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Key Event Title
|Level of Biological Organization|
Key Event Components
|peroxisome proliferator activated receptor signaling pathway||peroxisome proliferator-activated receptor alpha||increased|
Key Event Overview
AOPs Including This Key Event
|AOP Name||Role of event in AOP||Point of Contact||Author Status||OECD Status|
|PPARα activation leading to impaired fertility||MolecularInitiatingEvent||Elise Grignard (send email)||Open for citation & comment||EAGMST Under Review|
|PPAR and reproductive toxicity||MolecularInitiatingEvent||Elise Grignard (send email)||Not under active development||Under Development|
|NRF2/FXR to steatosis||KeyEvent||Michelle Angrish (send email)||Under Development: Contributions and Comments Welcome|
|PPARalpha-dependent liver tumors in rodents||MolecularInitiatingEvent||Chris Corton (send email)||Under development: Not open for comment. Do not cite||Under Development|
|PPARa Agonism Impairs Fish Reproduction||MolecularInitiatingEvent||Ashley Kittelson (send email)||Under development: Not open for comment. Do not cite|
Key Event Description
Gene expression occurs in a coordinated fashion (Judson et al., 2012). The many observations of altered gene expression following binding of ligand to PPARα led to systematic investigations of the genomic signature that corresponds to PPARα activation (Tamura et al., 2006; Kupershmidt et al., 2010; Rosen et al., 2017; Rooney et al., 2018; Corton et al., 2020; Hill et al., 2020; Lewis et al., 2020). Specific gene with increased expression following PPARα activation include Cyp4a1, Cpt1B, and Lpl. More generally, the pathways activated include:
- Genes involved in Metabolism of lipids and lipoproteins
- Fatty acid metabolism
- Genes involved in Fatty acid, triacylglycerol, and ketone body metabolism
- PPAR signaling pathway
- Genes involved in Cell Cycle
The Peroxisome Proliferator Activated receptor α (PPARα) belongs to the Peroxisome Proliferator Activated receptors (PPARs; NR1C) steroid/thyroid/retinoid receptor superfamily of transcription factors.
PPARα is expressed in high levels in tissues that perform significant catabolism of fatty acids (FAs), such as brown adipose tissue, liver, heart, kidney, and intestine (Michalik et al. 2006). The receptor is present also in skeletal muscle, intestine, pancreas, lung, placenta and testes (Mukherjee et al. 1997), (Schultz et al. 1999).
General role in biology
PPARs are activated by fatty acids and their derivatives; they are sensors of dietary lipids and are involved in lipid and carbohydrate metabolism, immune response and peroxisome proliferation (Wahli and Desvergne 1999), (Evans, Barish, & Wang, 2004). PAPRα is a also a target of hypothalamic hormone signalling and was found to play a role in embryonic development (Yessoufou and Wahli 2010).
Fibrates, activators of PPARα, are commonly used to treat hypertriglyceridemia and other dyslipidemic states as they have been shown to decrease circulating lipid levels (Lefebvre et al. 2006).
How It Is Measured or Detected
Binding of ligands to PPARα is measured using binding assays in vitro and in silico, whereas the information about functional activation is derived from transactivation assays (e.g. transactivation assay with reporter gene) that demonstrate functional activation of a nuclear receptor by a specific compound. Binding of agonists within the ligand-binding site of PPARs causes a conformational change of nuclear receptor that promotes binding to transcriptional co-activators. Conversely, binding of antagonists results in a conformation that favours the binding of co-repressors (Yu and Reddy 2007), (Viswakarma et al. 2010). Transactivation assays are performed using transient or stably transfected cells with the PPARα expression plasmid and a reporter plasmid, respectively. There are also other methods that have been used to measure PPARα activity, such as the Electrophoretic Mobility Shift Assay (EMSA) or commercially available PPARα transcription factor assay kits, see Table 1. The transactivation (stable transfection) assay provides the most applicable OECD Level 2 assay (i.e. In vitro assays providing mechanistic data) aimed at identifying the initiating event leading to an adverse outcome (LeBlanc, Norris, and Kloas 2011). A recent study characterized the PPARα ligand binding domain for the purpose of next-generation metabolic disease drugs (Kamata et al. 2020).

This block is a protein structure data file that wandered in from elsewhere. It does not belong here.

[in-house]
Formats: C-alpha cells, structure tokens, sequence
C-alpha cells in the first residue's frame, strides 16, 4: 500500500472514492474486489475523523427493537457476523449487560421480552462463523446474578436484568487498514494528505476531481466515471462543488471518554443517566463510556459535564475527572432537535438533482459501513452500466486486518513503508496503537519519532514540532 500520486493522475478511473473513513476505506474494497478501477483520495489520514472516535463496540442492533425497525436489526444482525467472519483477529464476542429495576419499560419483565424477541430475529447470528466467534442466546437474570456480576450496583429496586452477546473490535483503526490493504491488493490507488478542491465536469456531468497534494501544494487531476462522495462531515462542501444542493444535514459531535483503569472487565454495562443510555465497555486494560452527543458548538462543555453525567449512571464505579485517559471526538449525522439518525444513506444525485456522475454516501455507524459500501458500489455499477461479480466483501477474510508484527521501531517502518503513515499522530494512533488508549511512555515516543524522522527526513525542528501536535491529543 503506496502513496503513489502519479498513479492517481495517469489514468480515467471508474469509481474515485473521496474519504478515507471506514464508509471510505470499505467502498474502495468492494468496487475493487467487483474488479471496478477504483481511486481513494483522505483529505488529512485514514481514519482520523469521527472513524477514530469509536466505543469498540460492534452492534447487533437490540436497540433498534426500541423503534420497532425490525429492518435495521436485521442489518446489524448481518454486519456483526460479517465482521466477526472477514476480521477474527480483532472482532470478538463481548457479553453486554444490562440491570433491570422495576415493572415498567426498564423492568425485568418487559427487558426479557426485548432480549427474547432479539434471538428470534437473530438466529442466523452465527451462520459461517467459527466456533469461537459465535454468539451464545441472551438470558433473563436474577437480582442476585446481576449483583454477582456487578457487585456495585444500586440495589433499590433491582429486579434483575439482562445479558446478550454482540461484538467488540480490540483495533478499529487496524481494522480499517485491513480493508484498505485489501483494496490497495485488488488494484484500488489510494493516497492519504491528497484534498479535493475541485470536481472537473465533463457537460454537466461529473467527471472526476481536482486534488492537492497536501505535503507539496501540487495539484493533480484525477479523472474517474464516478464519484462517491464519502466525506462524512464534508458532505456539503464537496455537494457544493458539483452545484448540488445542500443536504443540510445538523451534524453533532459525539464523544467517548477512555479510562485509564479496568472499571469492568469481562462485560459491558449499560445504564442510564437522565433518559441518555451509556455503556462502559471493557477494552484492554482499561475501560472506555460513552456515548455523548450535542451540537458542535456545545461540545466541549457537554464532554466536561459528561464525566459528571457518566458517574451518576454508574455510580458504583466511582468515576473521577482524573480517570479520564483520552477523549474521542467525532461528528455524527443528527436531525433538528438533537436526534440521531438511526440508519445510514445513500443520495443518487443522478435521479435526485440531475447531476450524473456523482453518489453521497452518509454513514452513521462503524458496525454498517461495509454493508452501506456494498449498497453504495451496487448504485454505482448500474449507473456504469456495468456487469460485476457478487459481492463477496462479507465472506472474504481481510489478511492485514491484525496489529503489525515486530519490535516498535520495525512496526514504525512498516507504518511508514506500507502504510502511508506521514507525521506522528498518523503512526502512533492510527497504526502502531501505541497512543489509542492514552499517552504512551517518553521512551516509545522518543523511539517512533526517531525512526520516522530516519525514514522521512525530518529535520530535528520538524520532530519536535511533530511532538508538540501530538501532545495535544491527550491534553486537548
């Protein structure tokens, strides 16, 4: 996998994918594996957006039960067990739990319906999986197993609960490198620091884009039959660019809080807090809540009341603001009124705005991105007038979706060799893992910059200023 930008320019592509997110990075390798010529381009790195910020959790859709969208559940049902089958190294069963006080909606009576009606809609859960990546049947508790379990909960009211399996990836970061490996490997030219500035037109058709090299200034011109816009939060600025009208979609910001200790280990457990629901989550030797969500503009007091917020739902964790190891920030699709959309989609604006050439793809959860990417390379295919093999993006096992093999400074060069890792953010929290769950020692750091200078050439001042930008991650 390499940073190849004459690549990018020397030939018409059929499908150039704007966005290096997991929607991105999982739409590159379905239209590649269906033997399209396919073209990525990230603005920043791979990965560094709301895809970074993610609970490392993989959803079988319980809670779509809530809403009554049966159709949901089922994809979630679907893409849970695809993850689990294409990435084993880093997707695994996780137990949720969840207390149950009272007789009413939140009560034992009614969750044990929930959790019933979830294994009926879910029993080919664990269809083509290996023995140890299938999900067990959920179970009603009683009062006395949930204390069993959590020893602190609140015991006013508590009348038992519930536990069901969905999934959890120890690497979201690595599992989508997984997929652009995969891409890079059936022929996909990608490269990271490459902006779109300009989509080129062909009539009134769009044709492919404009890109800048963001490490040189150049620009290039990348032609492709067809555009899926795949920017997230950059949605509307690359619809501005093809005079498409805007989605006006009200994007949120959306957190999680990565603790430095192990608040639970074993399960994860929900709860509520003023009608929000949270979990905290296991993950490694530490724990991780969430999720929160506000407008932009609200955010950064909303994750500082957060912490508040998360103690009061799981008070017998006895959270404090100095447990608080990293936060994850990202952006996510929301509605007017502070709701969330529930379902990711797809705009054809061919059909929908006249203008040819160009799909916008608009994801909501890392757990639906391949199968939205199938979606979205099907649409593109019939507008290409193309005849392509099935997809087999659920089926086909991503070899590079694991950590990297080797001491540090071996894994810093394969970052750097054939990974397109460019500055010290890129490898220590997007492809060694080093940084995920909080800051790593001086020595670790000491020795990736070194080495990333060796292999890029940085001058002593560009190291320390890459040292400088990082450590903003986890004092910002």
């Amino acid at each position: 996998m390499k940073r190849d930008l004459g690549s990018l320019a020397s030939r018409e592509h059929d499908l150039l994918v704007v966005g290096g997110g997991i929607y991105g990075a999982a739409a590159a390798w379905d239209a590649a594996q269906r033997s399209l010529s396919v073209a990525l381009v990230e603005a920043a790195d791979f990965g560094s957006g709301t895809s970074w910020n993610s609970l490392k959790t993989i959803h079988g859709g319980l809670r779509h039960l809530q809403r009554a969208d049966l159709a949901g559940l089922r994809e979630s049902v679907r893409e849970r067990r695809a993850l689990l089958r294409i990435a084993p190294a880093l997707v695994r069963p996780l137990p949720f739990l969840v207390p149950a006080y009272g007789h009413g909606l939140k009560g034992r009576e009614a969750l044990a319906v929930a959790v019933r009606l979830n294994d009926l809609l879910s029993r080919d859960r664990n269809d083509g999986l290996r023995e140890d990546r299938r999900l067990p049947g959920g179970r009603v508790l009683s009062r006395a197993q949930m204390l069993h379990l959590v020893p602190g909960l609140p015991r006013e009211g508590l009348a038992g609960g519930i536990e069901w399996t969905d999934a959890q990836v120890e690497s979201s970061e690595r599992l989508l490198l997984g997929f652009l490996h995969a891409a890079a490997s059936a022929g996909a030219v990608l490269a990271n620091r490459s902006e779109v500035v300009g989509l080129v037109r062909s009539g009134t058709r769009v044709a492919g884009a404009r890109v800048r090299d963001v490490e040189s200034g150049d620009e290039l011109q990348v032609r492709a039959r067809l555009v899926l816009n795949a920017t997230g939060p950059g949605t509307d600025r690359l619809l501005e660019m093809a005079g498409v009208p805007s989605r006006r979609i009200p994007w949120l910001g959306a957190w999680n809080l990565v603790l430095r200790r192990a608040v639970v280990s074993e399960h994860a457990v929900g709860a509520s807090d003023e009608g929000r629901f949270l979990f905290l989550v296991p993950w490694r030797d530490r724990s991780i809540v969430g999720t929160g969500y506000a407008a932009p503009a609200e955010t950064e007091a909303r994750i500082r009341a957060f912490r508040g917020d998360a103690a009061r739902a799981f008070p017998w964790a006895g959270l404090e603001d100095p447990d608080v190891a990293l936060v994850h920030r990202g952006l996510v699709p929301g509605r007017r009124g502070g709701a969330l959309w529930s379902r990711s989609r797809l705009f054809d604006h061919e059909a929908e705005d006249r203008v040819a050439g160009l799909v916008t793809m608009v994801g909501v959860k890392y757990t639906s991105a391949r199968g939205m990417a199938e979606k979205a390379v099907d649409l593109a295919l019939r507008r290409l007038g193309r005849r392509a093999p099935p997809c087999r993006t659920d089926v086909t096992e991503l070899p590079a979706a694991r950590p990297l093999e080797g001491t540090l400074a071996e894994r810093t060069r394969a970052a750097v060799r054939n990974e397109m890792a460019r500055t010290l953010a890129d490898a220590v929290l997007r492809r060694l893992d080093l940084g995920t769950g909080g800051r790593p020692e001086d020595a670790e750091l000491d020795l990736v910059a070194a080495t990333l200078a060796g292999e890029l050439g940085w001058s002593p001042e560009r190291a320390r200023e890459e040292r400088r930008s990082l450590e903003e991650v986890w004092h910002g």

The most direct measure of this MIE is microarray profiling from large gene expression databases TG-GATEs and DrugMatrix coupled with t statistical analysis of whole genome expression profiles (Svoboda et al., 2019; Igarashi et al., 2015) From these data, A gene expression signature of 131 PPARα-dependent genes was built using microarray profiles from the livers of wild-type and PPARα-null mice. A quantitative measure of this expression signature is a measure of similarity/correlation between the PPARα signature and positive and negative test sets is provided by the Running Fisher test (Corton et al., 2020; Hill et al., 2020; Kupershmidt et al., 2010; Lewis et al., 2020; Rooney et al., 2018).
A gene expression signature of 131 PPARα-dependent genes was built using microarray profiles from the livers of wild-type and PPARα-null mice. A quantitative measure of this expression signature would be a measure of similarity/correlation between the PPARα signature and positive and negative test sets is provided by the Running Fisher test (Kupershmidt et al., 2010; Rooney et al., 2018; Corton et al., 2020).
For all substances, MIE activation does not rise monotonically over dose or time. These fluctuations are likely due to variations in cofactor availability or access to the site of transcription (Gaillard et al., 2006; Koppen et al., 2009; Kupershmidt et al., 2010; Ong et al., 2010; Chow et al., 2011; De Vos et al., 2011; Simon et al., 2015).
|Method/Test||Test Principle||Test Environment||Test Outcome||Assay Type/Domain|
molecular modelling; docking simulation
|Computational simulation of ligand binding||In silico||Prediction off binding interaction||Quantitative virtual screeings|